Monday, January 24, 2022

Comments by t4nk

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  • In my opinion, there are several difficulties in overcoming the medical model of schizophrenia and psychotic disorders. First, antipsychotic medication is effective in arresting psychosis which gives the impression that psychotic disorders are analogous to genuinely physiological diseases like diabetes treated with insulin is effective in controlling its symptoms. Of course that’s only because it literally tranquilizes the mind of the psychotic patient rather than correcting some deficiency in the brain.

    Second, parents of schizophrenics are likely to resist (again) explanations that inculpate their parenting in their children’s developing schizophrenia. NAMI itself was, of course, founded by two mothers of schizophrenics, Harriet Shelter and Beverly Young. The irony and tragedy in their efforts to overcome psychological explanations for schizophrenia in favor of physiological explanations is that it prevented genuinely effective treatment from being delivered to their own children and to future schizophrenics through psychotherapy.

    Third and possibly most importantly, schizophrenics, like all who have been reared in dysfunctional families, usually do not have insight into the dysfunction of their families.

    However, the Achilles’ heel in psychiatry is that the symptoms of psychosis in psychotic disorders are metaphorical expressions of past trauma. Most anyone would admit that this precludes the possibility that psychotic disorders are physiological and that their symptoms are random errors in perception. This should be the point that’s emphasized in reaching the truth of schizophrenia and other psychotic disorders along with the success in treating patients that’s been achieved by psychotherapists who understand them.

  • What a timely article that you’ve authored since I too have been considering this very subject lately. I was diagnosed with an “unspecified psychotic disorder” three years ago and later with paranoid schizophrenia. The experience was absolutely devastating in all aspects of my life, and I puzzled over exactly why, suddenly at 33 years old, I would develop such a horrible disorder. It seemed unlikely to me that this could be a physiological mental disorder.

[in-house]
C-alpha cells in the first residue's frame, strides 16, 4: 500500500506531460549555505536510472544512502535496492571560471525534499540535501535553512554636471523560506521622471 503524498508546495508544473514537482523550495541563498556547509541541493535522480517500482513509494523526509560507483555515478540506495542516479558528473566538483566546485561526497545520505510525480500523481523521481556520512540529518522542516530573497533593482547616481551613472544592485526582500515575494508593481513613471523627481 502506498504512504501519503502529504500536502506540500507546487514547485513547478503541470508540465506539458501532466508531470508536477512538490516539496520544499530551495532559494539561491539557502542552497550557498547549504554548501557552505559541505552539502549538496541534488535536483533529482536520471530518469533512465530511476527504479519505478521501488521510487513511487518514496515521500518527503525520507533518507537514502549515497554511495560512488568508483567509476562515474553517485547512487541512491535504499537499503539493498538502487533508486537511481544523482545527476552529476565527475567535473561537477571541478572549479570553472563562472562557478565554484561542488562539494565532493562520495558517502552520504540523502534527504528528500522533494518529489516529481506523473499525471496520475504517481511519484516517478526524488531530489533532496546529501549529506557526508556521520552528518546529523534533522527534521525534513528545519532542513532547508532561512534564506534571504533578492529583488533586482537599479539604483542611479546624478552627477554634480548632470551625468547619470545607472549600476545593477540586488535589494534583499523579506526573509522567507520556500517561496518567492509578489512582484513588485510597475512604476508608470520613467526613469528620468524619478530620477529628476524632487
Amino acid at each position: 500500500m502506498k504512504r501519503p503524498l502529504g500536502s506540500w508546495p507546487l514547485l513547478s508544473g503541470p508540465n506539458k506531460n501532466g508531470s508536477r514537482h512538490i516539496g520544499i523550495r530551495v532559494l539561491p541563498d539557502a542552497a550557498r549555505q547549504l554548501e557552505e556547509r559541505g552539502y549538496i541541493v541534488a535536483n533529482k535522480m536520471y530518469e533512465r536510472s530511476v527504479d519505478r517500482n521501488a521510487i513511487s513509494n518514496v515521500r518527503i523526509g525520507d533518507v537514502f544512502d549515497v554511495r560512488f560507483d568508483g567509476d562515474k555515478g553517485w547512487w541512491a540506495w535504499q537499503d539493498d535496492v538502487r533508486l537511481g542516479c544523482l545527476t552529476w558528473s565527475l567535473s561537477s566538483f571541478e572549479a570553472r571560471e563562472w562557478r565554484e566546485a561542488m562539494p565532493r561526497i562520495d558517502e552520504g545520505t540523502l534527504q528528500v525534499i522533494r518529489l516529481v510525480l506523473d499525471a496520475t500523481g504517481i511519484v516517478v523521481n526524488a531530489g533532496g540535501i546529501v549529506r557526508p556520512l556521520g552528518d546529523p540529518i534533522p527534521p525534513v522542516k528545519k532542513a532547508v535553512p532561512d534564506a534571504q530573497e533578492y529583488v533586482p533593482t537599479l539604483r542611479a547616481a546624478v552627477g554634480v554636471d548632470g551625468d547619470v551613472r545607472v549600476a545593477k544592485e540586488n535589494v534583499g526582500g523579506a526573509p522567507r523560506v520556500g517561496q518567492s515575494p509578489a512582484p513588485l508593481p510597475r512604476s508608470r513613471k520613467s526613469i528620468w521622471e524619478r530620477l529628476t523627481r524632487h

It wasn’t until I became acquainted with the work of Bertram Karon that I discovered that hallucinations and delusions have metaphorical content. When I reflected on this, I realized that my hallucinations and delusions were, without exception, expressions of certain KINDS of past trauma that originated in my family, particularly with respect to my mother’s treatment of me.

    Both Fromm-Reichmann and Bateson were mostly correct, though the latter, I’ve recently learned, really wasn’t trying to explain the mechanism behind schizophrenia at all but rather the ecological relationships in the patterns of communication in the context of schizophrenia. Bateson was, after all, an anthropologist and not a psychiatrist.

    The double bind practiced verbally isn’t quite the mechanism behind schizophrenia, but it’s definitely a psychologically dysfunctional adaptation that relates to it. Instead, a parent who practices the double bind verbally also practices other behaviors, both verbal and nonverbal, that ultimately prevent their children from achieving psychological needs like love and affection. This is ultimately the trauma of the double bind and other behaviors like it that it implies which predisposes one to schizophrenia, and this trauma occurs not just in childhood but also during infancy and onward since the parents, particularly the mother, were psychologically dysfunctional at that point as well.

    This trauma is terrifying because, for the schizophrenic, it incited in the past fear of death. When we’re very young, we instinctively seek out love and affection from our parents, particularly our mother. If a mother is ultimately rejecting (though unwittingly), as according to Fromm-Reichmann and her theory of the schizophrenogenic mother, then this, for the child, implies no sense of safety from danger. And without that safety from danger, the child, from his perspective, is in danger of death.

    To understand schizophrenia well, one has to understand Karon’s interpretation: schizophrenia is caused by terror brought about by that trauma. Schizophrenia is completely involuntary, and it shouldn’t be characterized as a means of escaping intolerable circumstances. What’s really happening is that perceptions that are equivalent in meaning, expressed metaphorically, to the original trauma and traumas related to it are intruding into the conscious mind to warn it of danger.

    I’m writing an article about this myself which, while incomplete at the moment, should give some further insight into this and exactly how hallucinations and delusions develop. If anyone doubts that hallucinations and delusions are metaphorical expressions of past trauma, please read the accounts of some of my own hallucinations and delusions at the end of the article: